Here's a fun detail to add...The pants I was using had a big of stretch to them.  If you add a gently tug to this fabric as you sew the bottom hem you'll get this fun wavy hem, like the one in my first picture.

The last thing you'll need to do is add some velcro.  You will want to use the hook (rough and sturdy) side of industrial strength velcro (AKA earthquake velcro) on the bucket.  It's a simple peel and stick deal.

You'll need to attach the loop side of regular ole clothing velcro along the inside of the waist band.  I used fabric fusion velcro but I think you'll do better to sew it in.  The thickness of the waistband makes it difficult to get a good bond.  Finally, add just a bit of hook and loop for the closure and attach your skirt to the bucket.

Once it's attached, you can start filling up the pockets.  The belt loops are great for attaching carabiner hooks and such.  Easy removal allows for cleaning when needed.



Cute, right?  I definitely think I have the best dressed weeding bucket on the block!

Sunday, June 10, 2012

Oh What to Do Next?!

Pinterest in killing me!  So many projects, so little time and all that. There are a few projects that I've been dying to do.  Of course, I'm not looking to replicate them exactly they'll have my own little spin on them.  Here's a few of the pins that I'm recently obsessing over:


Fire Bowl from B3HD

Kids Beach Games from Martha Stewart


So Many Upcycled Lighting options on Pinterest

So where should I start?  With an upcycled version of the fire bowl using repurposed glass jars or vases? An easy to transport version of Martha's beach game suitable for car rides and that includes all the pieces for playing? Or should I try my hand at some sort of lighting?

Vote here or vote on Facebook, by week's end you'll have made my decision for me.


Wednesday, June 6, 2012

Freecycled Wood Chips?

If you garden you know mulch isn't cheap.  If you have smaller gardens where you aren't buying mulch by the truckload you also know that it typically has a wasteful plastic bag, too.  Well my environmentally-minded friends I'm here to tell you that you don't need to worry about that at all!  A quick click or two over to Freecycle.org and you can have a freshly mulched garden for free that didn't waste anything.  Here's mine:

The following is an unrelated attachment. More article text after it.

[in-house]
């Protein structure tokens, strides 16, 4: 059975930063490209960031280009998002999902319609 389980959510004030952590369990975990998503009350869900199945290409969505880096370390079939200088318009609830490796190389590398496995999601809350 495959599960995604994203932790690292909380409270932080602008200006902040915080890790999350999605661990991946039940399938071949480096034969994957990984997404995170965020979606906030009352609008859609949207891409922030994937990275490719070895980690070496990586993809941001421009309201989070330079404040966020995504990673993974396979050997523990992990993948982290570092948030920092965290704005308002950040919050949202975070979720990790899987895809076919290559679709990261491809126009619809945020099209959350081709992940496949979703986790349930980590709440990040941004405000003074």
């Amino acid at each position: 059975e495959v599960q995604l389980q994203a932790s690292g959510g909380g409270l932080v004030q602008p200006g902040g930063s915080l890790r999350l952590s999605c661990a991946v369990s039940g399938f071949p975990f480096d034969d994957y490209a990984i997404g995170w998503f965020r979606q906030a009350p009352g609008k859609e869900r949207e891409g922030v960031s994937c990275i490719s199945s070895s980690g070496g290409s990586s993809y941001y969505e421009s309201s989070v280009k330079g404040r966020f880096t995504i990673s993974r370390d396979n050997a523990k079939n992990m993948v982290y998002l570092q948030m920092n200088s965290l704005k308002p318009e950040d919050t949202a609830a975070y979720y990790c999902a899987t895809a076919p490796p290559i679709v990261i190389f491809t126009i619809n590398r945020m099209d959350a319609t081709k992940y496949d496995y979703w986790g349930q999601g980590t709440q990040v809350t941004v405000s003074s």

How's this possible?  Well, a fellow Freecycler recently chipped a fallen tree and had a huge pile of the debris in her driveway.  She posted an ad and I responded with a smile...and about 15 kitty litter buckets.  Unfortunately, I didn't even put a dent in the pile for her but I'm sure others will be along!

And how about that border?  While it wasn't technically a Freecycle, I did put to use something that was someone else's trash.  One of the houses in my neighborhood is remodeling and the owners had cut down a tree in the process.  They put a big sign out front that said free firewood (during one of the hottest spring weeks in years).  So after driving by the pile for a couple of weeks I finally I stopped and grabbed a few of the smaller stumps just to define the bed.  I think I need to stop for a few more but I like the definition they add. 

What are you upcycling in the garden?

Monday, June 4, 2012

A Cat Toy Made of T-Shirt Yarn

I've been experimenting with cat toys...cheap, easy DIY cat toys.  I found one that's been a real hit with the kitties, as Gremlin demonstrates here:



This one only requires an old T-shirt and a pair of scissors.  Check out my T-shirt Cat Toy Video Tutorial over on YouTube to make your own.  In the meantime, I need to figure out a cool toy using my old bath scrubbies...Angel is constantly hunting them!

Saturday, June 2, 2012

My Snapple Bird Feeder Is Working!

Remember the Snapple bird feeder that I made last week?  Well, I'm happy to report that it is actually working!  Here's what I saw when I came home from work last night.  There's only a smidge of bird seed left in the bottle.


I probably wouldn't have even notice if it weren't for the giant Blue Jay sitting atop the Shepard's hook eating.  I don't know how someone that big was able to feed from it, but there he was - the very first Blue Jay that I've seen in my yard.  I was very excited!

Have you tried it yet?